T.B. Baker began to suffer financial difficulties in the early 1930s, eventually declaring bankruptcy in 1934. He passed control of the Baker Hotel to his nephew Earl Baker, who had served as the hotel’s manager as well as managing director of Baker’s Gunter Hotel in San Antonio. Despite its owner’s financial problems, the Baker Hotel continued to thrive throughout the mid 1930s. As the decade came to a close, however, Mineral Wells’ reputation as a health spa was in decline; advances in modern medication and the discovery of antibiotics such as penicillin began to lead local doctors, who had been encouraging patients to partake in the area’s therapeutic waters, to invest more confidence in medicine. Business began to suffer, until a second boom in the Baker’s popularity began when the Fort Wolters military base opened nearby in October, 1940. It was home to the largest infantry placement in World War II, and the hotel enjoyed its greatest popularity and success as a result; throughout World War II, the transient and permanent population of Mineral Wells hovered near 30,000, a large number of them making their temporary homes in the Baker.
After the war ended in 1945, Fort Wolters was closed and business suffered. A smaller renaissance came in 1951 when the Wolters facility was reopened as a helicopter base, and the Baker hosted the Texas Republican Party conventions in 1952 and 1955, and the Texas Democratic Party held their convention at the Baker in 1954. Aside from these successes, business declined steadily through the 1950s and the proverbial final nail was driven by Earl Baker himself when he announced that he would be closing the hotel after the passing of his seventieth birthday in 1963. True to his word, Baker shuttered the building on April 30 of that year, bringing an end to thirty years of service to Mineral Wells and surrounding areas. The hotel re-opened in 1965 when a group of local investors leased the structure from the Baker family, but the revival would be brief and marred by the death of Earl Baker of a heart attack in 1967 after he was found unconscious on the floor of the cavernous Baker Suite. In 1972, the Baker closed its doors for the last time and though several groups have made offers to rehabilitate the structure (the most recent.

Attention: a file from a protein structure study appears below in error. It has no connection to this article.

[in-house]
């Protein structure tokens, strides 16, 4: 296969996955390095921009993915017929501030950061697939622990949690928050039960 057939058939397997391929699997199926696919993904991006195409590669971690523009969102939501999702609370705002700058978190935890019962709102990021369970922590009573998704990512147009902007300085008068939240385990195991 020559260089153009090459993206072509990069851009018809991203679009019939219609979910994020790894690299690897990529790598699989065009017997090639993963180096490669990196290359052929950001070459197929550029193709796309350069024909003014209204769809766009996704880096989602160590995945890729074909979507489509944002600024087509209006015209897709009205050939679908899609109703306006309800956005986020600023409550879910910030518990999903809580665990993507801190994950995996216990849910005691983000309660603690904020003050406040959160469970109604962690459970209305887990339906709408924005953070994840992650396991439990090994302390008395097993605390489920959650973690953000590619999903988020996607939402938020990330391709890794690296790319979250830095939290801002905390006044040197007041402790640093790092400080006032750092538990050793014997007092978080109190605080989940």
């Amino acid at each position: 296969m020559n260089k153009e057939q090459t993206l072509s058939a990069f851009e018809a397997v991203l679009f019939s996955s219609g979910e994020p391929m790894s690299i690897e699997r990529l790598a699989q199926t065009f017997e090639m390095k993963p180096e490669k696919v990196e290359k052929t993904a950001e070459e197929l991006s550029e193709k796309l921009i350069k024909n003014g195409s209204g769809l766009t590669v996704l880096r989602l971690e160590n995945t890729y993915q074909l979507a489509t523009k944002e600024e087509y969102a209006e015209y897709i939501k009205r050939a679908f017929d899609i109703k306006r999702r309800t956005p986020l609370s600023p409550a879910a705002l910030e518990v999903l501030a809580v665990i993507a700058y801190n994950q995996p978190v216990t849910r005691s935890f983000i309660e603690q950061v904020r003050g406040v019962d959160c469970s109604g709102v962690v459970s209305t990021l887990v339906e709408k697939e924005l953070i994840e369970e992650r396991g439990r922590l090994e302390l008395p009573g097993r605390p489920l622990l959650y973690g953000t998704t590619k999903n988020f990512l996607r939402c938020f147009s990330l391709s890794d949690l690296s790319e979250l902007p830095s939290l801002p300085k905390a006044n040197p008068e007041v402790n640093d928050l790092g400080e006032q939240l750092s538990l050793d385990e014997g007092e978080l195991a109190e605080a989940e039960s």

Who is the ghost rumored to haunt the halls? I didn’t encounter her on my tour, but others report seeing the ghost of a woman.
Contractors have been surveying the place for about a year now, sizing up everything from its electrical and plumbing systems to its compliance with modern-day building and fire codes. If they get started remodeling the place this spring as planned, it’ll be ready to open in spring 2013. The estimated $54 million price tag to get the place up and running again includes outfitting it for business as a modern spa and hotel. Plans are to reduce the number of rooms and add even more luxury.
I eagerly look forward to the time when this beautiful old building is restored.
Thanks for reading!
Caroline Clemmons, www. carolineclemmons.com, http://carolineclemmons.blogspot.com
Filed under: blog, Caroline Clemmons, Celebrities, hotels and inns, Victorian SPA, West | Tagged: Baker Hotel, Caroline Clemmons, Celia Yeary, Crazy Water Crystals, history, James Alvin Lynch, Mineral Wells, National Registry of Historic Buildings, Texas | 2 Comments »